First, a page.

The Two Koreas – Science Island

The Two Koreas – Science Island

The driving force of influences is probably the most engrossing aspect about any one band. And furthermore, the way influences are able to mask and appear in the most subtle of ways is always the best kind of musical progression. For many bands, finding a happy medium between what your influences have gifted and what you’re capable of is a tricky situation; however, once the balance is corrected and delivered, the results can be some of the best. There’s always bands that, of course, are influenced by The Beatles; who can actually take that and turn it into something refreshingly different?

For the brand of rock that The Two Koreas create, one can easily find that bands like Pavement are strongly endorsed but somehow, the music is able to speak on greater terms than simply a resembling style. On Science Island, the band takes many of the same heady, ‘slacker’ mentality melodies and infuse them with an all-encompassing blend of various other grand influences. See, the aspect about The Two Koreas is that music is meant to be all-inviting and entirely inclusive of everything and, with their latest album, they’ve delivered a solid account of just that.

Promoting a new sub-genre they’ve playfully titled “glacier garage” (music that is built around the same premises of garage rock except with an added element of actual freeze to the layering) The Two Koreas sometimes sounds like a mix between The Cars and the aforementioned Pavement, but with a strong notion of 70s nostalgia added for good measure. On “Haunted Beach” you can almost hear a certain B-52s presence but when the bottom lets out to reveal a grunge guitar and pleading vocals, the style quickly adapts as well. Many of the songs travel through different modes and shifts before settling on an overall scope. And while the aspect of harmony isn’t one that is at the top of the priority list, there is always a great deal of atmosphere swirling around Science Island.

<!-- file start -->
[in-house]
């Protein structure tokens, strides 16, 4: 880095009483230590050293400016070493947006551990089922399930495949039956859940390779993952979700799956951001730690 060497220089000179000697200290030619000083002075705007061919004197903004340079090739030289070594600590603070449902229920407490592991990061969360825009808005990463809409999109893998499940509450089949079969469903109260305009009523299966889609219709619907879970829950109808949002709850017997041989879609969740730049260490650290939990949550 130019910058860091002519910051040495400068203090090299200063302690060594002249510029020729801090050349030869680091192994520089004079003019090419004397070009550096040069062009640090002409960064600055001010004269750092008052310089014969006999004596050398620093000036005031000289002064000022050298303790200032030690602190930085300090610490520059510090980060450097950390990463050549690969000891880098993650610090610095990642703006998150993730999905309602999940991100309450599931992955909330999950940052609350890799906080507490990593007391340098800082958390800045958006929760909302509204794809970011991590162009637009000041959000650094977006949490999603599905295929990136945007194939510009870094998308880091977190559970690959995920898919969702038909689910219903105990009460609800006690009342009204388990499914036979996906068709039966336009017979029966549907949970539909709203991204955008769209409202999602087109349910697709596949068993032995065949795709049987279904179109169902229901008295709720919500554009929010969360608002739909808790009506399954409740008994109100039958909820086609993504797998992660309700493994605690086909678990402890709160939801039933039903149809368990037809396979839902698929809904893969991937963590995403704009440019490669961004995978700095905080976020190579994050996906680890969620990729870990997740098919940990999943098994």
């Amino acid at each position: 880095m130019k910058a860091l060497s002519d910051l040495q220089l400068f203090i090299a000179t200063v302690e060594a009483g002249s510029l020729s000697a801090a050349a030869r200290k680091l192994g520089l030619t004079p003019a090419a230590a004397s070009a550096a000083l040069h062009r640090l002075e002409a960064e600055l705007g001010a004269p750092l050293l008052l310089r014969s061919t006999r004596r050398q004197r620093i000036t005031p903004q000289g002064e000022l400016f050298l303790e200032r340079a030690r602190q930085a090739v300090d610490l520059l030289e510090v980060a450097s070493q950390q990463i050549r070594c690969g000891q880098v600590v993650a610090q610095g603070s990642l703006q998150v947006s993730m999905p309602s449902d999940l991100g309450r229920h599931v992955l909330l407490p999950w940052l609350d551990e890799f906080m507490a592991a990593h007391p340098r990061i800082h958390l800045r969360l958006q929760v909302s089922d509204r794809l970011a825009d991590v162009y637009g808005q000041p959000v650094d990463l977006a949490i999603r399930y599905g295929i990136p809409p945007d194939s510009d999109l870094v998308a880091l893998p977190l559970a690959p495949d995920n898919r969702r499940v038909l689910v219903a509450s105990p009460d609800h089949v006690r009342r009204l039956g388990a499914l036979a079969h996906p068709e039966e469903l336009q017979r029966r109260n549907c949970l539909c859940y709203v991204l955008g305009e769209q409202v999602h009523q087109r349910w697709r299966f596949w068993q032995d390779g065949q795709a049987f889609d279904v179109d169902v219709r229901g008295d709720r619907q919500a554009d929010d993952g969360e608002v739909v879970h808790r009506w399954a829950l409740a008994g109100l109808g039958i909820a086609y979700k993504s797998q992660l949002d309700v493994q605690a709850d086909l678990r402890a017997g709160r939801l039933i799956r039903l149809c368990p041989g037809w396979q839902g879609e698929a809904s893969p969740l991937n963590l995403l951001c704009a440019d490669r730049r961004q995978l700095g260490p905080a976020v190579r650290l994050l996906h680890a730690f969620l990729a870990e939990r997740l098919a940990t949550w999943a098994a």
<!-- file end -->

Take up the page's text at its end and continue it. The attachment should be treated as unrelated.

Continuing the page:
With the mentioning of dissimilar moods, “Majored in Swimming” perfectly depicts the translucent feel the water seems to have, and it’s on this song that everything seems to open a bit to reveal a much brighter sound. Sounding eerily close to Bloc Party, there is a minor dissonance that creeps in from behind and the music enthralls for a seven minute tour de force of sweeping gestures. The sounds always sound significantly important – as if everything needs to be positioned in its particular spot – but the band manipulates them in a way that they come off effortlessly clear. It’s a confident appearance and a winning combination.

It’s not the influences that make the band but there’s definitely a clear understanding of how the two go hand in hand. As two separate entities, as their name suggests, the opposite countries obviously have much more than they realize in common. And, in the end, Science Island is filled to the brim with underlying similarities and contrasts to everyday rock. There’s substance in going against the grain and The Two Koreas are capable of such occurrences, new genre and all.

Randy Vicar Records / Last Gang Labels